City Responds to Chelsea's Recent Power Outages


Chelsea has three electrical substations powering the City. This one is on Garfield St. Image: Google.

By Doug Marrin, STN Reporter

Chelsea has been experiencing power outages lately. A call into new City Manager Roy Atkinson, Utilities Director Ray Schmidt, and Electrical Superintendent Chuck Stephens shined some light on the situation.

The problem is squirrels.

“A lot of the issues we’re having are because of squirrels,” explained Atkinson. “That’s accounted for three of the outages we’ve had in the three weeks I’ve been here. You never think about it, but squirrels can really cause quite a pickle.”

Atkinson is starting his fourth week on the job and is quickly becoming acquainted with Chelsea’s unique position of owning and operating its own power grid. Controlling its power source has benefited City residents in rate reduction and service, especially getting power back on when it goes out.

Utilities Director Schmidt explained how a squirrel knocks out the power.

“There’s a lot of walnut trees in town which means a lot of squirrels in town,” says Schmidt. “They get up on the wires where the switch and fuse are, and if they tick the primary or secondary, they ground it. Then, the fuse blows, or the recloser at the substation will rachet. That’s common.”

Simply put, while touching a live wire, the squirrels touch metal grounded to the pole, and the animal completes the electrical circuit.

“In most cases, we have the power restored in less than an hour,” adds Schmidt. “It’s important to find what is left of the squirrel because that tells us what caused the outage and that it’s not a problem further down the line.”

Schmidt also explained that when a squirrel has been the cause, a wrap is placed around the pole, preventing the animals from climbing to the transformers. But, it doesn’t stop them from jumping off a branch and doing a high wire walk to reach a transformer.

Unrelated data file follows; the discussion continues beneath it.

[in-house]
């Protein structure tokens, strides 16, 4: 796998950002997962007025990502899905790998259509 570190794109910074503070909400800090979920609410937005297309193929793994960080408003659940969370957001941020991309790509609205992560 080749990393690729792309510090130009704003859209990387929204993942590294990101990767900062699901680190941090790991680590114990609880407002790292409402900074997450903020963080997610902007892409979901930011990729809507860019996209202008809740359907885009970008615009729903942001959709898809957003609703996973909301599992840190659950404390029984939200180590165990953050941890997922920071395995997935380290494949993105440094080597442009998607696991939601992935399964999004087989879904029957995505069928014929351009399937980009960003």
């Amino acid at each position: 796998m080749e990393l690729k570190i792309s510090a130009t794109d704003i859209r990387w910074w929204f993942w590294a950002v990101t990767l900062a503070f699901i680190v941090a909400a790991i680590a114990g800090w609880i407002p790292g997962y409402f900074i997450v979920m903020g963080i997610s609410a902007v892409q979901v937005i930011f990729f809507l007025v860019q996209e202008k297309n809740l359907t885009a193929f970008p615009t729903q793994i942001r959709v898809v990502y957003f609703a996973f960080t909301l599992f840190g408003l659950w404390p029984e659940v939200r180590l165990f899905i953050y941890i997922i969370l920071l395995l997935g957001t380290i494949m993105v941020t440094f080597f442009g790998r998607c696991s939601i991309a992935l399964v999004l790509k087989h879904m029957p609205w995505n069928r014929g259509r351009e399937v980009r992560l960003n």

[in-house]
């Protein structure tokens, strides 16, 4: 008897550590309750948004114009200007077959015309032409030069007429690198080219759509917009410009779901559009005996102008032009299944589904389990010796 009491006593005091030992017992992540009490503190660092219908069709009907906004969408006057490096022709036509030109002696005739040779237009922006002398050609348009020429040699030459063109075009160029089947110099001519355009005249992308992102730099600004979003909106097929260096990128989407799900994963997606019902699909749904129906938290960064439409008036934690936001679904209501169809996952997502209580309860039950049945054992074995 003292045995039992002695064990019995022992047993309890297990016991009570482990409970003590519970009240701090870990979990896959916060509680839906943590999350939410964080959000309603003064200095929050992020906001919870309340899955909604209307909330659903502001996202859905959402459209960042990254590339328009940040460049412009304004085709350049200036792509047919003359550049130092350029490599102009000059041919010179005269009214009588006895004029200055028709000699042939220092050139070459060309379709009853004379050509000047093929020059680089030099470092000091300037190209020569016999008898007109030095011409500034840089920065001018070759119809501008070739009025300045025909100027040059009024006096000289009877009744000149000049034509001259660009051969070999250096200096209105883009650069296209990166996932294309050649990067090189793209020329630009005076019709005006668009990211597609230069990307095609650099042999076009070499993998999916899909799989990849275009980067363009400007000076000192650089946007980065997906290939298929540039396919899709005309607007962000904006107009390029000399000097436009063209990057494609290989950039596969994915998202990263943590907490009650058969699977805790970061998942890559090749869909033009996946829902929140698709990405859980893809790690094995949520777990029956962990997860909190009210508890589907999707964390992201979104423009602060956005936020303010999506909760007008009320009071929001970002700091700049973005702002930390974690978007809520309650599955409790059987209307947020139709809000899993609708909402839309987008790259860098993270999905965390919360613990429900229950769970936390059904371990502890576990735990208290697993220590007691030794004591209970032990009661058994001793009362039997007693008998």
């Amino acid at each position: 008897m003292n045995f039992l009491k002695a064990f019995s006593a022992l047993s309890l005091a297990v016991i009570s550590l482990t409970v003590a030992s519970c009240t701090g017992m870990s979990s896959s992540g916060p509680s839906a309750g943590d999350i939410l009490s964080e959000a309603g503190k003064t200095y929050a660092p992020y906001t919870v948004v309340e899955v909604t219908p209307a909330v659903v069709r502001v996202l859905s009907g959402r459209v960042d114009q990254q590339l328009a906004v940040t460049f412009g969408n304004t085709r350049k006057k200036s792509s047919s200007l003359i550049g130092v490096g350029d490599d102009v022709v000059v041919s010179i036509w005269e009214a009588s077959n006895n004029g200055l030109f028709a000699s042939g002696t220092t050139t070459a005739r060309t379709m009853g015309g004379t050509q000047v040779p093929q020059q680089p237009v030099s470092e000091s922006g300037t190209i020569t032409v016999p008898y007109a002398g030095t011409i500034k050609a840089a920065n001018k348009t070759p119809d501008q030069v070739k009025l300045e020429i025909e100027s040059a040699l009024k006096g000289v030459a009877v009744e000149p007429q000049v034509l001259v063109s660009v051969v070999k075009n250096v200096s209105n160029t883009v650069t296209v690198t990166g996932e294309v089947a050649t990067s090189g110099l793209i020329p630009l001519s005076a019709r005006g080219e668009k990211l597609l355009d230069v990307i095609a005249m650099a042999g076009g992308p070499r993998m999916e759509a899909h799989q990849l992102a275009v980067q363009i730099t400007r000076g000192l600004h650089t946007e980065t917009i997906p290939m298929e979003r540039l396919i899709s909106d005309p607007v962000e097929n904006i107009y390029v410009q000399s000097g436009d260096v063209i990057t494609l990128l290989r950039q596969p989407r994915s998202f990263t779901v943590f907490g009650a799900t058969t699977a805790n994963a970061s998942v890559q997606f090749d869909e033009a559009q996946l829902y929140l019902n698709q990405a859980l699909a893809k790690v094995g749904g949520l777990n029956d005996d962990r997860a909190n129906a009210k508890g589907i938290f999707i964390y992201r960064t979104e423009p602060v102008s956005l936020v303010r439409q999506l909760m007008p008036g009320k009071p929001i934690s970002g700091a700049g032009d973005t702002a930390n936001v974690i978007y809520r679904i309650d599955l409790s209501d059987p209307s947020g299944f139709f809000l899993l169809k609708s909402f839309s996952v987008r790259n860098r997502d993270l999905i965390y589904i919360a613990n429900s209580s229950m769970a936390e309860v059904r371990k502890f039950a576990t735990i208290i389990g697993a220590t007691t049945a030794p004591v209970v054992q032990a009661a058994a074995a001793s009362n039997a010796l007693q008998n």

Squirrels aren’t the only critter problem Schmidt has seen causing power outages. Hawks, opossums, and many other birds get up there and create problems.

“When a bird gets up on the wire, if it spreads its wings and touches two of the phases, it becomes the fuse and blows a switch,” says Stephens.

In the not-too-distant past, such incidents could cause fires because the power kept running after an electrical short. Fires would have to be put out in trees or worse, rooftops. But thanks to protective sensors, the electricity is shut off in such cases. Stephens added that Chelsea’s protection system protects the system devices from burning and directly protects the public. He explained that when a live wire falls to the ground in Chelsea, it trips the fuse and cuts off the electricity.

“Some other systems can have a wire on the ground, and it burns and burns,” says Stephens. “It’s live, and nobody knows. That’s why electricity is called the ‘silent killer.’ Chelsea’s got protection in there to save the public.”

But why now? Why are all the outages so close together?

“The best way I can describe it is that these outages are like other things that happen in groups,” says Atkinson. “It gives the appearance of a system that needs maintenance and upgrades. But no, that’s not the case. Our system is functioning 100% the way that it should. Very little can be done to stop environmental factors such as animals or storms.”

“But the big difference from other power companies is how fast we respond and restart the power,” he adds. “In the short time I’ve been here, I can say that our utility crew is very responsive. More so than most other entities out there. That’s why we’re second to none.”

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